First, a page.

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CPAP in Burlington, the best sleep apnea treatment

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Situated on the shores of Lake Ontario and conveniently located within an hour of Toronto & Niagara Falls, the beautiful city of Burlington awaits you. Now that spring has arrived, it's the perfect time to take a stroll on the Waterfront Trail and see our new Waterfront Centre, or explore Royal Botanical Gardens, one of North America's largest gardens. Hike on our nature trails, and take in scenic landscapes along the Niagara Escarpment and Bronte Creek Provincial Park.

Burlington (2006 population 164,415) is a city located in the Golden Horseshoe, across Lake Ontario and Burlington Bay harbour from Hamilton, in Halton Region, Ontario, Canada.

It is part of the Greater Toronto Area, although it is still part of the Hamilton Census Metropolitan Area. Transportation is served by the Queen Elizabeth Way, Highway 403, Highway 407, as well as Dundas Street, and by both GO Transit and VIA Rail. Burlington Transit is the public transport provider in the city. Rail Service is provided by both Canadian National Railway and Canadian Pacific.

In recent years Burlington has been one of the fastest growing areas of Canada with many new immigrants and young families building new homes here. The region by the lake has a number of expensive homes while the rest of the community is mostly upper-middle class suburbs.

Boundary Falls

Creek Grindstone Creek (small tributary) Type Ribbon waterfall Height 6m Width 2m Flow of Water Dry much of the year Name Boundary Falls is named as such because it is located on the boundary of both Burlington and Hamilton.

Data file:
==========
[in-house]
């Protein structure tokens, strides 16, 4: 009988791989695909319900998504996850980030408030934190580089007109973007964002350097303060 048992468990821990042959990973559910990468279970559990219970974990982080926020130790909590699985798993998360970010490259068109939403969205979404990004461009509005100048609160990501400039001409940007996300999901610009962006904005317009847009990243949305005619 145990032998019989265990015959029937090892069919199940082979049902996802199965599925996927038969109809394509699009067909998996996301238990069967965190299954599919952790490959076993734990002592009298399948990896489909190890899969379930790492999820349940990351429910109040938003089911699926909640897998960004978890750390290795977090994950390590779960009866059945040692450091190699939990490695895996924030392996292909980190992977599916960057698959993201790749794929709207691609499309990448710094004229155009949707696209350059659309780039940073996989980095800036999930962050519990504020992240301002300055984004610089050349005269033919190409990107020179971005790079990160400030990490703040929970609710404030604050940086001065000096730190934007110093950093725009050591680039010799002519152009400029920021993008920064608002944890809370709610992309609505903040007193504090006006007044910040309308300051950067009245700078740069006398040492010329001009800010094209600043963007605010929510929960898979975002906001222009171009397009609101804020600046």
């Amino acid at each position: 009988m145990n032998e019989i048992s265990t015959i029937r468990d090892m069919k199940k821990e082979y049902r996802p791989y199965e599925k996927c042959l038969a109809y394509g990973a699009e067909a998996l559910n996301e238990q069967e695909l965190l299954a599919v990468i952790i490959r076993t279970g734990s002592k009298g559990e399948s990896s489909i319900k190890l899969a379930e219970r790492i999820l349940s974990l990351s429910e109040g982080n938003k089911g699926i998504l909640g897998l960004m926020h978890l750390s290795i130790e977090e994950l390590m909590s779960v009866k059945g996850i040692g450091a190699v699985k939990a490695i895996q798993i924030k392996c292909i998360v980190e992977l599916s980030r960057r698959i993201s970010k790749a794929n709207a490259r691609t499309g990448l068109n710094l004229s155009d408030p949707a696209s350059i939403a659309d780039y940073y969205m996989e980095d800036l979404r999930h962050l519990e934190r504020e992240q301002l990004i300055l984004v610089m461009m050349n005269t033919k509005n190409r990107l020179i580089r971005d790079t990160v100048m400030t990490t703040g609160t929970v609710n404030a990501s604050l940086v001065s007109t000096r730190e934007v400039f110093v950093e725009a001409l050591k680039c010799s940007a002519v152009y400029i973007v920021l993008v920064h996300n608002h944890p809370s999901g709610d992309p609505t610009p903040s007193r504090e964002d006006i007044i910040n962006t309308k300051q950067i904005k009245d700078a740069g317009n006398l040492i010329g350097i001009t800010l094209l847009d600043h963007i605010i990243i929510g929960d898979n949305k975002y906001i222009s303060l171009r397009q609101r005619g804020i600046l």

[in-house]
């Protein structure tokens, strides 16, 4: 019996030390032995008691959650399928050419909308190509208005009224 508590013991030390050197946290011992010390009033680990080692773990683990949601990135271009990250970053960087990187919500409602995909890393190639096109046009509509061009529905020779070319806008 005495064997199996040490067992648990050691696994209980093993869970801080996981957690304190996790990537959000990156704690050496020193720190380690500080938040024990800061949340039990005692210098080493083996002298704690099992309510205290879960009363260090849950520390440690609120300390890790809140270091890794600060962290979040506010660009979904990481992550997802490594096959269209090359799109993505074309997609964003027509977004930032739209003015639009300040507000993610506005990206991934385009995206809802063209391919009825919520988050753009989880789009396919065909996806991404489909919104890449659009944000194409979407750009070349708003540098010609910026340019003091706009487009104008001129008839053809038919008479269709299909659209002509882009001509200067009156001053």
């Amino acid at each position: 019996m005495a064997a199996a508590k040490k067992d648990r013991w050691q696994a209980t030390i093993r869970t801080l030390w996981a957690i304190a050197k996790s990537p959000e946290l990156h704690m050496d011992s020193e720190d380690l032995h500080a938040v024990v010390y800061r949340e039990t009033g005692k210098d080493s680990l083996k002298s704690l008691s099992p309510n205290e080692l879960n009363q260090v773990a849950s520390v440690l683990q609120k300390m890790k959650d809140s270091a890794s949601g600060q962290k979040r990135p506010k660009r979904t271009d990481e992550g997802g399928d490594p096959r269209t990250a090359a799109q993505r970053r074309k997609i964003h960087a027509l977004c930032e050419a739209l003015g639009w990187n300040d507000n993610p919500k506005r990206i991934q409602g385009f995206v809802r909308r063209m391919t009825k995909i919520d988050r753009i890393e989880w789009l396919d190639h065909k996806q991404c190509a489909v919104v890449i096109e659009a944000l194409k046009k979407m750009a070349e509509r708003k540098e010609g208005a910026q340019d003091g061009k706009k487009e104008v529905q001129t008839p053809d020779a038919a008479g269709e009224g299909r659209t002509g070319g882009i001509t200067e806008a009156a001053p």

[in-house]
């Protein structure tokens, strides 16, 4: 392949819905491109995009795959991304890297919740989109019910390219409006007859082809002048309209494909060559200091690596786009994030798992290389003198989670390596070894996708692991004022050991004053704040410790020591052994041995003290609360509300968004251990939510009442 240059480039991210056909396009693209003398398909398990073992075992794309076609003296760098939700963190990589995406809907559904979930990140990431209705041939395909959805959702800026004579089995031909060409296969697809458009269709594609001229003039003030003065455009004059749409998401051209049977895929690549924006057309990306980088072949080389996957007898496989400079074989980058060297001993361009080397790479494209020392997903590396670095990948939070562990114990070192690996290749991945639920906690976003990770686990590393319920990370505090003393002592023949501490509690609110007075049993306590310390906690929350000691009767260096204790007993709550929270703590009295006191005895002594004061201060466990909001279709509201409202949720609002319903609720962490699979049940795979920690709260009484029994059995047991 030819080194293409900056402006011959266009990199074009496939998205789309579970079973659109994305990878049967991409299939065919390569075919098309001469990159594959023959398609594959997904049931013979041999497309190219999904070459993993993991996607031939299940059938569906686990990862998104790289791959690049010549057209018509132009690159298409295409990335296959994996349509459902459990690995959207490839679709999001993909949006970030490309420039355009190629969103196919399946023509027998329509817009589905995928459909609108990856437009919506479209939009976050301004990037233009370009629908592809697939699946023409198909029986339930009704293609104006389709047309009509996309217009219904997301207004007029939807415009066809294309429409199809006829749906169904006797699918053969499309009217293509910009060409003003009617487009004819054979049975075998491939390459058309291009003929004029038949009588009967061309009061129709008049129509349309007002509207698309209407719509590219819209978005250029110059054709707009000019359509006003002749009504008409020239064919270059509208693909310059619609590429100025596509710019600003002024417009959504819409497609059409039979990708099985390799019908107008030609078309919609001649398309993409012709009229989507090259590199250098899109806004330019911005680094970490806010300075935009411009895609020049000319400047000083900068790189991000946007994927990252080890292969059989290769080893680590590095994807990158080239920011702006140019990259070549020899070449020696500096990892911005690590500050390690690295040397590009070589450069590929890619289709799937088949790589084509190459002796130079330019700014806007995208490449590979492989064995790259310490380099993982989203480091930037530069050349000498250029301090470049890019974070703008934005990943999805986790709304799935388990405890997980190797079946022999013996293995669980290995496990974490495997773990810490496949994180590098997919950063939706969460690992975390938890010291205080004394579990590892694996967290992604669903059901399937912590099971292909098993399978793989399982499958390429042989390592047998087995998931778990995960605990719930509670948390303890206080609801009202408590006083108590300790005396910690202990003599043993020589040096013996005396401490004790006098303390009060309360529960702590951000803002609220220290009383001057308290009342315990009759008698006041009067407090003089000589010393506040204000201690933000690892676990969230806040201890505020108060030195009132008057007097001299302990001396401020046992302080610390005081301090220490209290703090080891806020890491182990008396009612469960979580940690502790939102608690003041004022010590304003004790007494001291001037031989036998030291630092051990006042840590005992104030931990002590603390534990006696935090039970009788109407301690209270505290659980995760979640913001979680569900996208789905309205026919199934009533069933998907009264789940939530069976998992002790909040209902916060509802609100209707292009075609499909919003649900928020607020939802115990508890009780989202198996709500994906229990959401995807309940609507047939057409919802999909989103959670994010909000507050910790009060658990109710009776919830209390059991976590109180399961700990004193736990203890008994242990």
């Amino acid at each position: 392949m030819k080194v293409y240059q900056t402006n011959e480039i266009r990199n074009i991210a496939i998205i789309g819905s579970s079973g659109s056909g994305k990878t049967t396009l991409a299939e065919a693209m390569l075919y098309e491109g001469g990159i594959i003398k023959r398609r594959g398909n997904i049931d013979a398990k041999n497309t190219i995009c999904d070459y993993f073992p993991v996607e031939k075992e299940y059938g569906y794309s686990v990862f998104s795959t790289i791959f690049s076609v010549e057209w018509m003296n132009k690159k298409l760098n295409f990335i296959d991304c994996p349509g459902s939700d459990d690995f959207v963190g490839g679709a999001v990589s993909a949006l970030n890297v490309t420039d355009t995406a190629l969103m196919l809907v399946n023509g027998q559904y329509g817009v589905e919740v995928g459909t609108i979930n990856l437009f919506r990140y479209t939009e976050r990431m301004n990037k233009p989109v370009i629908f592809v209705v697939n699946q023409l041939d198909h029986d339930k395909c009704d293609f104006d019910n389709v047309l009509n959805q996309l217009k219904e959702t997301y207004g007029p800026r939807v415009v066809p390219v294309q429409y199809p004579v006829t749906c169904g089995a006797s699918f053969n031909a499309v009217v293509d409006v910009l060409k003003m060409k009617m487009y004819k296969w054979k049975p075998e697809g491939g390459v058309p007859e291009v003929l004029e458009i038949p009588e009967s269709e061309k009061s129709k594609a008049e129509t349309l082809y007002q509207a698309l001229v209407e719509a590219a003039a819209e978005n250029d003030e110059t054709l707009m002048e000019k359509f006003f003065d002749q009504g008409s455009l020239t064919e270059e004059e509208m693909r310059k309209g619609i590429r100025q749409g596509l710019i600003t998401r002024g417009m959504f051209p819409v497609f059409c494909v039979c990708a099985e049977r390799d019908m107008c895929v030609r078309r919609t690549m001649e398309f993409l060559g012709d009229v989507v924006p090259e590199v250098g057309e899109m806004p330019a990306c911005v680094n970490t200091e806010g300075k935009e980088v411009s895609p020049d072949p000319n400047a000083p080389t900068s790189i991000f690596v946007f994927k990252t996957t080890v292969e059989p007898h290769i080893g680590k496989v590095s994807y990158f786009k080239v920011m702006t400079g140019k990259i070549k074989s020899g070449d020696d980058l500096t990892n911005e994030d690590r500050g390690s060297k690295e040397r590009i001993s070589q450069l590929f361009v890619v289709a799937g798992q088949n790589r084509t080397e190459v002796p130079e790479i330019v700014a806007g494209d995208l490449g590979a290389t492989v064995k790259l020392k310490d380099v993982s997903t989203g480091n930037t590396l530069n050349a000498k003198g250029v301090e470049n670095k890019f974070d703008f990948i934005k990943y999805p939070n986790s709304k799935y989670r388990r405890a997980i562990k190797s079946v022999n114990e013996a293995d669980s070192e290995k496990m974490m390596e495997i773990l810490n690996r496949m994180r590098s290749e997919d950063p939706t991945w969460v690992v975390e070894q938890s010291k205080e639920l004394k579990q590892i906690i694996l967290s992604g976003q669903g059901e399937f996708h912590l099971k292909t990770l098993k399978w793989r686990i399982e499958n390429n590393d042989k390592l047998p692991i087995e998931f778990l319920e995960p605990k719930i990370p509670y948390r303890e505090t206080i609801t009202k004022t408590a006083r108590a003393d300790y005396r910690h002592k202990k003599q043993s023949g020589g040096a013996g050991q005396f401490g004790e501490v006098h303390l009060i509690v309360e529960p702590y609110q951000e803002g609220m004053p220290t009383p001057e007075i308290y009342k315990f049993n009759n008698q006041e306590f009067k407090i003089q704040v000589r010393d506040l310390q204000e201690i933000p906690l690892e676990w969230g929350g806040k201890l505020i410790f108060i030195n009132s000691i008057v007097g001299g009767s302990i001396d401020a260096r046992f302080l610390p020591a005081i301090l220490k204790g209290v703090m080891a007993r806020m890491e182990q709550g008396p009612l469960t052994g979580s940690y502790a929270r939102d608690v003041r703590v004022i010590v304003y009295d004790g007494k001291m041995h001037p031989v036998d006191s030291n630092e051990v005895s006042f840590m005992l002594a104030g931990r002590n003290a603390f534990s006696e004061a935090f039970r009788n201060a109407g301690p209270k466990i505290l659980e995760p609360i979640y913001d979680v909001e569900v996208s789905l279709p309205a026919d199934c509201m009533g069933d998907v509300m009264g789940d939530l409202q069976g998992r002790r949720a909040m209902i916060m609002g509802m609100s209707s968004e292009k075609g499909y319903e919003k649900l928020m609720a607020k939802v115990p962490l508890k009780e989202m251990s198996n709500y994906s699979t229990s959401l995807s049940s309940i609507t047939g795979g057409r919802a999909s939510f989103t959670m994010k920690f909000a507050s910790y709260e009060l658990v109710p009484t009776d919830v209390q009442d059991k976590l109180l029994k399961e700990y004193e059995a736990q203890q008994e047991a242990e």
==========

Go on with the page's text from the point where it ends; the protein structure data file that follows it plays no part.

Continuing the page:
This is a boundary waterfall where it is located in both Burlington and Hamilton. This is a small tributary of the Grindstone Creek, which originates from a pipe under the railway tracks on the south side of Main St. in Waterdown.

Park on the south side of Main St. in Waterdown opposite the entrance to the sewage treatment plant at the curve. Cross over the railway tracks on the south. Be careful coming down the hill as it is slippery and steep.

The waterfall has a vertical drop of 6 m and a crest width of 2m. From this vertical drop, it cascades down and connects into the Grindstone tributary between Snake Falls and Lower Snake Falls.

This waterfall has a large overhanging cap rock which even when dry is very interesting to visit because of this rock formation. In winter the ice often extends the full height of the waterfall from the top of the cap rock to the bottom and can be impressive to view.

Snake Falls Creek Grindstone Creek (tributary) Type Cascade waterfall Height Approximately 25m Width 3m Flow of Water Year round Name Snake Falls is named as such because this waterfall is located beside Snake Rd. and the waterfall itself actually snakes around as it falls and cascades down the escarpment.

This waterfall is located in Burlington just outside of Hamilton's boundary, however the stream above the falls is in Hamilton. This is a tributary of the Grindstone Creek, which originates from the creek on the north side of Main St. in Waterdown beside the sewage treatment plant via a culvert under the road and railway tracks.

Park on the south side of Main St. opposite the entrance to the sewage treatment plant at the curve. Cross over the railway tracks on the south side near the wooden bridge connecting Snake Rd. to Main St. Be careful coming down the hill, as it is slippery and steep.

The waterfall has a vertical drop component near the top but is largely a cascade about 25 m high.

It is nearly impossible to get a good photograph of the entire waterfall, thus most pictures show only the upper section, which includes the vertical drop and some cascades, or just the lower cascade section.



Lower Snake Falls

Creek Grindstone Creek (tributary) Type Cascade waterfall Height Approximately 5m Width 1.5m Flow of Water Year round Name Lower Snake Falls is named as such because this waterfall is located near Snake Rd., downstream of Snake Falls and the waterfall itself actually snakes around as it cascades down the escarpment.